A gifted communicator, Stavridis has embraced digital technology to engage a global audience about everything from the pressing issues of the day to what’s on his reading list. An admitted “huge consumer of social networks,” he has more than 13,000 followers on Twitter and more than 10,000 friends on Facebook, where he posts commentary as well as photos from his wide-ranging travels.
In the past month, the admiral has visited with wounded soldiers and state officials in Tbilisi, Georgia, and defense forces in Ireland; met with the prime minister and minister of defense in Greece while receiving a high national award; connected with Israeli senior leadership to discuss the Middle East peace process; and discussed key issues in Ankara, Turkey—as well as visited Thule Air Force Base, 800 miles north of the Arctic Circle.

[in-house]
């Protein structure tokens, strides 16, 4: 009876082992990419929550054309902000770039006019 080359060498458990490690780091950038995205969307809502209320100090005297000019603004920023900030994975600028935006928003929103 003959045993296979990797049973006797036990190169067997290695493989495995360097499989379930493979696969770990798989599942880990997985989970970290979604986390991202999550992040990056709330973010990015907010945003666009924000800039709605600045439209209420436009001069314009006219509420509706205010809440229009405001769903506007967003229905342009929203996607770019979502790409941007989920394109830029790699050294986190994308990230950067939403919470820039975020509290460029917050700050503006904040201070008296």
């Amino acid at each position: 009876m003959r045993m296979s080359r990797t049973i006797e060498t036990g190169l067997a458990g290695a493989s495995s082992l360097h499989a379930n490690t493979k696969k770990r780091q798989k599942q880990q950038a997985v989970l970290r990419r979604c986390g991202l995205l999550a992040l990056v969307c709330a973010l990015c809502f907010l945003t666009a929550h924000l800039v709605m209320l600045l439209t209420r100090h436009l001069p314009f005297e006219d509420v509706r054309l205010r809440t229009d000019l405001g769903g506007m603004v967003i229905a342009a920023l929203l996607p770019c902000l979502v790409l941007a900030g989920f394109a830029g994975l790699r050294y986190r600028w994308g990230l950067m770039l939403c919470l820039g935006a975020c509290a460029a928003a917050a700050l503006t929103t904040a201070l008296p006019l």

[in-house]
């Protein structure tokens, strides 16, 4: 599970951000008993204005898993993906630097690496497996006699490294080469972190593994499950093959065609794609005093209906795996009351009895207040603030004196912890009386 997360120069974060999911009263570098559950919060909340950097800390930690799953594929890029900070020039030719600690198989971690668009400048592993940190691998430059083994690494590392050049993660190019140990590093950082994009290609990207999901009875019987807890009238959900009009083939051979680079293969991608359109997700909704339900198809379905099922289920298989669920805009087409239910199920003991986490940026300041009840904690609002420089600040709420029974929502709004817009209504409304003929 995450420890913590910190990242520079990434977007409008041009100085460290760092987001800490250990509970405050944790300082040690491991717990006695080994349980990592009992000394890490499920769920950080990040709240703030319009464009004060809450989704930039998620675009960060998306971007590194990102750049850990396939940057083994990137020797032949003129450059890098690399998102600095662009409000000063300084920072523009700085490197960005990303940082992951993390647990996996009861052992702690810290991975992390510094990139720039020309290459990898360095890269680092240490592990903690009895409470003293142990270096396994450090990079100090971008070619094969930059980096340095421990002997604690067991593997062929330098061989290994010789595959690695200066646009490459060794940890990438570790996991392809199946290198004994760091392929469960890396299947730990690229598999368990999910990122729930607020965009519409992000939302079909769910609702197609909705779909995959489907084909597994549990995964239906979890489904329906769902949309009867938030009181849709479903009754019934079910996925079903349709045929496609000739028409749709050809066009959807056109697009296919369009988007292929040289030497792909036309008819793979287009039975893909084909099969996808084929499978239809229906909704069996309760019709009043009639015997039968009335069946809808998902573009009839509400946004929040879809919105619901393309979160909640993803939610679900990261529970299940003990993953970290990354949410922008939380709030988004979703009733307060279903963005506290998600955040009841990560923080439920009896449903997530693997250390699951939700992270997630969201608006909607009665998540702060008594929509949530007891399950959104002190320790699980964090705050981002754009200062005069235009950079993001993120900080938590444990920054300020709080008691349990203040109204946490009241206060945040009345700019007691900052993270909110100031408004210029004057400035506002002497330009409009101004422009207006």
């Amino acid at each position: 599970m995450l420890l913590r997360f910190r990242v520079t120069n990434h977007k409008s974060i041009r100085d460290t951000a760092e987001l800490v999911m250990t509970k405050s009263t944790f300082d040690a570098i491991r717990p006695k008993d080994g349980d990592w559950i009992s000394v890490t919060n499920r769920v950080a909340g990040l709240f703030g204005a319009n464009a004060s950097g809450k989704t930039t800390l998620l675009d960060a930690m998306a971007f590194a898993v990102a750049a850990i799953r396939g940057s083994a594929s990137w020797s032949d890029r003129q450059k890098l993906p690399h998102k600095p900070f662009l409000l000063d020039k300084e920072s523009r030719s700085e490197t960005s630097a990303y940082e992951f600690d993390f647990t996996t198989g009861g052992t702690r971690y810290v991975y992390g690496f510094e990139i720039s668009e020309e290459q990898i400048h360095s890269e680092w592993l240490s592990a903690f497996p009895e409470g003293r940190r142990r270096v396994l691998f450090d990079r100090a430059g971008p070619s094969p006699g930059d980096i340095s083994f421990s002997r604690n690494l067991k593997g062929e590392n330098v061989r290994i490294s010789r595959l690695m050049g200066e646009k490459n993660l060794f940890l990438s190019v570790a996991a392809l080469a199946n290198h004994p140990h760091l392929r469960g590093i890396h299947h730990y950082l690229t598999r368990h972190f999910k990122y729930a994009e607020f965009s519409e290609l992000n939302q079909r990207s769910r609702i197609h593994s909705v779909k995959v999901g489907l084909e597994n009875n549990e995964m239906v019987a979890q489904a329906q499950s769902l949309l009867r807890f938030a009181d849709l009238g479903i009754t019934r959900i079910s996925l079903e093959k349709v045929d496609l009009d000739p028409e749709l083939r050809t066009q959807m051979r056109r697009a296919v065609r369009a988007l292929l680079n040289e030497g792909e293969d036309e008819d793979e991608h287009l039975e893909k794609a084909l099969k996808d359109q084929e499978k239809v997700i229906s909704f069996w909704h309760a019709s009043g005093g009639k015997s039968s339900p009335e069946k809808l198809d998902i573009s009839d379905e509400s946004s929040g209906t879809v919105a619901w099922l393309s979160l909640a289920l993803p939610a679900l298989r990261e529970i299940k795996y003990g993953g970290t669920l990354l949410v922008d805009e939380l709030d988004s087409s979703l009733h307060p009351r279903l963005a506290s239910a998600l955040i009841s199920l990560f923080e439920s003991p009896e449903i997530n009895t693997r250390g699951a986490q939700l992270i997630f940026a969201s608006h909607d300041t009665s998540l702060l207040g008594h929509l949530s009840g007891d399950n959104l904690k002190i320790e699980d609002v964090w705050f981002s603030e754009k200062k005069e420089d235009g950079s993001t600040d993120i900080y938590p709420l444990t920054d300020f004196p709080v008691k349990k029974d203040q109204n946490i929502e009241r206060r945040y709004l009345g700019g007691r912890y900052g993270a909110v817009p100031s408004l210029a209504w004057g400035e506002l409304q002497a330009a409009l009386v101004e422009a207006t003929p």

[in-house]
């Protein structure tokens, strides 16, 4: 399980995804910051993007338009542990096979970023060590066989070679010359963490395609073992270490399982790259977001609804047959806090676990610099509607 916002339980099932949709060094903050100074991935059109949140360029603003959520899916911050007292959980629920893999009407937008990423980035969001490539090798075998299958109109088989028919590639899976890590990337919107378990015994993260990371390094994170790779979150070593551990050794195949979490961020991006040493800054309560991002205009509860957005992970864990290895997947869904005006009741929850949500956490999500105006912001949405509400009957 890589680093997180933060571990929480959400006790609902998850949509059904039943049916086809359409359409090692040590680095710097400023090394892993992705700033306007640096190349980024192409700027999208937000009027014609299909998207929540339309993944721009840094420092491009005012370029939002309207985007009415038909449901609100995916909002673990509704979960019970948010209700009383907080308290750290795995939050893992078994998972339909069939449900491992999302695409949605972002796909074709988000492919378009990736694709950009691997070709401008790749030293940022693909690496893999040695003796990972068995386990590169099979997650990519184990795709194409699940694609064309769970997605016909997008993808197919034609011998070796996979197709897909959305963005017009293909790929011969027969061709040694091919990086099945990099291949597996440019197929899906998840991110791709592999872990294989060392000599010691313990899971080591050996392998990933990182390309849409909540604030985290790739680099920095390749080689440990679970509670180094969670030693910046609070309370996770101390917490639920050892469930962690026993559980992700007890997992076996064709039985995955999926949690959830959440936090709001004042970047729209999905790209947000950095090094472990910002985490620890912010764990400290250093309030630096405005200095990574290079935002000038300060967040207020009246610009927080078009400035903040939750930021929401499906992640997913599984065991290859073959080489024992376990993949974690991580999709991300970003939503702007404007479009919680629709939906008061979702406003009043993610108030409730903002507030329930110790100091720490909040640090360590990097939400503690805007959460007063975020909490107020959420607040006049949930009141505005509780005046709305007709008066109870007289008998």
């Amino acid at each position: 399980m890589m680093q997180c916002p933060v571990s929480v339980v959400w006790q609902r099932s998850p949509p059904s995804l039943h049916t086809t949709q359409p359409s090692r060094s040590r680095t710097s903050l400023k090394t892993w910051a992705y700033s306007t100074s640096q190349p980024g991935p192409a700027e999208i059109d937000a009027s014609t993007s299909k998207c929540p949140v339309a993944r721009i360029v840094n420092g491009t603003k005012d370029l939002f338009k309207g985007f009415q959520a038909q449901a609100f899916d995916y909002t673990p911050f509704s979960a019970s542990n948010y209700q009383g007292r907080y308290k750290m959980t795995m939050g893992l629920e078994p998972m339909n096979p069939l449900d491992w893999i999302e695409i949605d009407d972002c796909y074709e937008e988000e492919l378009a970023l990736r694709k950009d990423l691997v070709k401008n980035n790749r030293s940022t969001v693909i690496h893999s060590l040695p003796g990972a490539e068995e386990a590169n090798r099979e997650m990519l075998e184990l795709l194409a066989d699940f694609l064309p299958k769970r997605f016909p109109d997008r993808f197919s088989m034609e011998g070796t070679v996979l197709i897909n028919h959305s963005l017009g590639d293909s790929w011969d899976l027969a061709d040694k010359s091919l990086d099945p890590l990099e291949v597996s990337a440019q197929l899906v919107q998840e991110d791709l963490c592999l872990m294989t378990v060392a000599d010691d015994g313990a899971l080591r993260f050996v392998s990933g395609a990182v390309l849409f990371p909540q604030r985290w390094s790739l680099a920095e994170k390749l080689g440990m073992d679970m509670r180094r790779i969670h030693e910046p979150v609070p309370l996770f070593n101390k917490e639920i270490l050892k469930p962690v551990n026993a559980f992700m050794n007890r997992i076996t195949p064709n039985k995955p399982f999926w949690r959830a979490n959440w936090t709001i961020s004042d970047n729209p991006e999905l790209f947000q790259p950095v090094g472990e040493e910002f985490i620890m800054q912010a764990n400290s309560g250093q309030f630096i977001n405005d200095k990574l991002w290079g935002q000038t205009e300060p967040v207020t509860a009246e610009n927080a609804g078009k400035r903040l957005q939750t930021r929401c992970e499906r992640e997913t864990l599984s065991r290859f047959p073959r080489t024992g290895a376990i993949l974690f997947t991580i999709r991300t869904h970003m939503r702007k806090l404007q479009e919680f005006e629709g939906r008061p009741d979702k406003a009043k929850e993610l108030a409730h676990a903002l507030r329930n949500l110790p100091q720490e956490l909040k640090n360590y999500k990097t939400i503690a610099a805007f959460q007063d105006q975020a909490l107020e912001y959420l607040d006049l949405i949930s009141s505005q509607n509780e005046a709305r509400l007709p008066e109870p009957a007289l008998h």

He’s a frequent blogger at From the Bridge. Social media, Stavridis said, connects him with “a wonderfully broad group of people with whom I can share ideas and get fresh perspectives.”
Earlier in his naval career, Stavridis commanded the destroyer USS Barry during deployments to Haiti, Bosnia and the Persian Gulf; the destroyer won the Battenberg Cup as the top ship in the Atlantic Fleet. He received the Navy League’s John Paul Jones Award for Inspirational Leadership as commander of Destroyer Squadron 21, which deployed to the Persian Gulf in 1998. From 2002 to 2004, during Operation Iraqi Freedom and Operation Enduring Freedom, he led the Enterprise Carrier Strike Group, conducting combat operations in the Persian Gulf.
He also served as executive assistant to Navy Secretary Richard Danzig during the Clinton administration and as a senior military assistant to Defense Secretary Donald H. Rumsfeld during George W. Bush’s presidency.